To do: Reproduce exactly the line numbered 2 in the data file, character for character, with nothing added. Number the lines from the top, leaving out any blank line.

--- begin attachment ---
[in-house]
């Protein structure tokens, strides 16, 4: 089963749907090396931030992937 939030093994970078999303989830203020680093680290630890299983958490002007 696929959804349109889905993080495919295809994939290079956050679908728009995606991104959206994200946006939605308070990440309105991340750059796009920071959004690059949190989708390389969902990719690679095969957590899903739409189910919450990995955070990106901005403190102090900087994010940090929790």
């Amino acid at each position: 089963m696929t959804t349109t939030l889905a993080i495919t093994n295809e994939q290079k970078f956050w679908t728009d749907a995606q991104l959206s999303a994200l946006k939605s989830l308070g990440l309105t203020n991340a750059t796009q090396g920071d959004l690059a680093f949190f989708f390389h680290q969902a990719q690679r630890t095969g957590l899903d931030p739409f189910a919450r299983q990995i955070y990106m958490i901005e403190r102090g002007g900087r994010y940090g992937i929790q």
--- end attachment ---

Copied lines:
């Protein structure tokens, strides 16, 4: 089963749907090396931030992937 939030093994970078999303989830203020680093680290630890299983958490002007 696929959804349109889905993080495919295809994939290079956050679908728009995606991104959206994200946006939605308070990440309105991340750059796009920071959004690059949190989708390389969902990719690679095969957590899903739409189910919450990995955070990106901005403190102090900087994010940090929790």